The fact that the coach shares a highlight of the lesson, moves to a small area of growth, identify a possible solution and practice with the teacher has proven to make the feedback far more valuable and a positive & empowering experience. The teacher is now in a position to start their next lesson and immediately implement their action step. In summary; the feedback session is like a dialogue where the Instructional Coach opens with praise; there is time for reflection before the instructional coach models what best practice looks like. There is a discussion after which the teacher practices which sets the teacher up to be able to successfully implement the action step in the classroom.


Impact of Instructional Coaching

Coaching is most impactful when it is part of a wider school programme aimed at developing teachers and driven by school managers. As instructional coaches we are humbled to be part of a teacher’s developmental journey. There has been a significant improvement in learners results for teachers who are consistently coached for a year. We have seen teachers who have gone from “I am struggling to manage these learners” – to taking small steps in creating a productive learning environment by embedding routines and procedures. We have also seen teachers going from “I don’t know why my learners aren’t getting it” – to teachers who consistently have working knowledge of where their learners are at in terms of understanding in the learning process. After a term of coaching, the Maths marks increased in all five of the Grade 3 classes in one school by an average of 18%.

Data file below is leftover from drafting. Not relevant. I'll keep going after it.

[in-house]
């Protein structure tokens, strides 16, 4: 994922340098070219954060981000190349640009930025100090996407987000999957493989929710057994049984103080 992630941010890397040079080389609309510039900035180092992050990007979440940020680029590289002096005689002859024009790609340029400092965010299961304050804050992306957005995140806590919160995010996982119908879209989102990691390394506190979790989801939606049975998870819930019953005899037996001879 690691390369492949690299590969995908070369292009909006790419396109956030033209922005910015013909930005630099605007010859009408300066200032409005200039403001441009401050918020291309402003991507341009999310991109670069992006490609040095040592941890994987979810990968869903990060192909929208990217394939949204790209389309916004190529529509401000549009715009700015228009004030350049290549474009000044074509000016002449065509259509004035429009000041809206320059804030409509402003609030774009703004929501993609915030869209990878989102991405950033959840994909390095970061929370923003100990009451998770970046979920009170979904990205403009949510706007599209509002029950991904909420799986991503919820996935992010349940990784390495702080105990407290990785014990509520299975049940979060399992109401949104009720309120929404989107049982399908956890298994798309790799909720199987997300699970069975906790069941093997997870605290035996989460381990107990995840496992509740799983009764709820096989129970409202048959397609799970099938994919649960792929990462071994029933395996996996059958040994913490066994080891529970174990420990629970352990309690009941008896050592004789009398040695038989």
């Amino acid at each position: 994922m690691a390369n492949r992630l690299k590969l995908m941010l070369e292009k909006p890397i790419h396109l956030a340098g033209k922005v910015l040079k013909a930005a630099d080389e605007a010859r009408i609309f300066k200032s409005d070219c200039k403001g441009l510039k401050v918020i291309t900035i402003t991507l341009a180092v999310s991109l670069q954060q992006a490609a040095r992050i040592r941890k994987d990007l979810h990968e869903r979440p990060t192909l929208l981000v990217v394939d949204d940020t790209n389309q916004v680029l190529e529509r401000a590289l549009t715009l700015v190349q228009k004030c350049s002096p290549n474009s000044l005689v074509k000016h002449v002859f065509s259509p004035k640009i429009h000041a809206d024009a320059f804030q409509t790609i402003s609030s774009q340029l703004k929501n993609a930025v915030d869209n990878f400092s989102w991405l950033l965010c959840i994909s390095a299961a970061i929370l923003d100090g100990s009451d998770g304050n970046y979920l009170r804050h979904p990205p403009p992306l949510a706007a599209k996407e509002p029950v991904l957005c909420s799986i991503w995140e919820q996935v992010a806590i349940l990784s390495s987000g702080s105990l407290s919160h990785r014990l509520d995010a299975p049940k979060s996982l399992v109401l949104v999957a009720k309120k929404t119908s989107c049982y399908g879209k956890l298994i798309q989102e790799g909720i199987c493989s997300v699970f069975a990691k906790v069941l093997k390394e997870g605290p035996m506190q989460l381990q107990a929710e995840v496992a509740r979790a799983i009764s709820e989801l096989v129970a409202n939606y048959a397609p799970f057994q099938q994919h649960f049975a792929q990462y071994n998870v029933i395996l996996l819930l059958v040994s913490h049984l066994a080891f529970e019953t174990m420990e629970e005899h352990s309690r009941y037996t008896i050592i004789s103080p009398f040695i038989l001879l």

The public school partnership programme endeavours to impact learner results which will ultimately provide all learners with choices with regards to post matric.



  Sakeena Elloker,